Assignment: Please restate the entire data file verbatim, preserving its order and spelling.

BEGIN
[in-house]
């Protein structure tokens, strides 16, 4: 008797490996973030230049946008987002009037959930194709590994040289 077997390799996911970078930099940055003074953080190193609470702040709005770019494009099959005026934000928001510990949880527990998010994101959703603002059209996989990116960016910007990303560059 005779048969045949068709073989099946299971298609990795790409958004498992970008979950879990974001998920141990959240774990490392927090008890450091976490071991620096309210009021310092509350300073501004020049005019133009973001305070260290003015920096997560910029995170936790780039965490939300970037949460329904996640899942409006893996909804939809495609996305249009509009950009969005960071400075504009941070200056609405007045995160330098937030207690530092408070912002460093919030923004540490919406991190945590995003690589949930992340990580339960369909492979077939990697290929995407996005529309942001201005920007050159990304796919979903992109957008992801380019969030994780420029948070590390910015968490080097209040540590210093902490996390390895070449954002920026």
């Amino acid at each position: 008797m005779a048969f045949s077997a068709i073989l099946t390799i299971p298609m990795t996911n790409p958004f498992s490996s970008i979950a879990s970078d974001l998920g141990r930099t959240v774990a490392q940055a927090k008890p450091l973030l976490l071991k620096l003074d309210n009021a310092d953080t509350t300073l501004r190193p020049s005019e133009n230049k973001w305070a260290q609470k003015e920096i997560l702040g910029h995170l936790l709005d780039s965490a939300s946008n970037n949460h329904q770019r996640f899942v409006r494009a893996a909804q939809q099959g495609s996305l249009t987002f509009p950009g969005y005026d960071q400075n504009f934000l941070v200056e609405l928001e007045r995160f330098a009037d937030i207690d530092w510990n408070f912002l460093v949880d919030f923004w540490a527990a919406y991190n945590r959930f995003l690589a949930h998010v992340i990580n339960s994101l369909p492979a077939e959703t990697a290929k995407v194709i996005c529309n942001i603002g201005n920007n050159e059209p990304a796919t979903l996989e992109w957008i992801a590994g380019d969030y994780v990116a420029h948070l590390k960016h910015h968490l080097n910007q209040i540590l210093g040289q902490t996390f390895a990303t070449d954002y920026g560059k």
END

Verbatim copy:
[in-house]
């Protein structure tokens, strides 16, 4: 008797490996973030230049946008987002009037959930194709590994040289 077997390799996911970078930099940055003074953080190193609470702040709005770019494009099959005026934000928001510990949880527990998010994101959703603002059209996989990116960016910007990303560059 005779048969045949068709073989099946299971298609990795790409958004498992970008979950879990974001998920141990959240774990490392927090008890450091976490071991620096309210009021310092509350300073501004020049005019133009973001305070260290003015920096997560910029995170936790780039965490939300970037949460329904996640899942409006893996909804939809495609996305249009509009950009969005960071400075504009941070200056609405007045995160330098937030207690530092408070912002460093919030923004540490919406991190945590995003690589949930992340990580339960369909492979077939990697290929995407996005529309942001201005920007050159990304796919979903992109957008992801380019969030994780420029948070590390910015968490080097209040540590210093902490996390390895070449954002920026």
């Amino acid at each position: 008797m005779a048969f045949s077997a068709i073989l099946t390799i299971p298609m990795t996911n790409p958004f498992s490996s970008i979950a879990s970078d974001l998920g141990r930099t959240v774990a490392q940055a927090k008890p450091l973030l976490l071991k620096l003074d309210n009021a310092d953080t509350t300073l501004r190193p020049s005019e133009n230049k973001w305070a260290q609470k003015e920096i997560l702040g910029h995170l936790l709005d780039s965490a939300s946008n970037n949460h329904q770019r996640f899942v409006r494009a893996a909804q939809q099959g495609s996305l249009t987002f509009p950009g969005y005026d960071q400075n504009f934000l941070v200056e609405l928001e007045r995160f330098a009037d937030i207690d530092w510990n408070f912002l460093v949880d919030f923004w540490a527990a919406y991190n945590r959930f995003l690589a949930h998010v992340i990580n339960s994101l369909p492979a077939e959703t990697a290929k995407v194709i996005c529309n942001i603002g201005n920007n050159e059209p990304a796919t979903l996989e992109w957008i992801a590994g380019d969030y994780v990116a420029h948070l590390k960016h910015h968490l080097n910007q209040i540590l210093g040289q902490t996390f390895a990303t070449d954002y920026g560059k």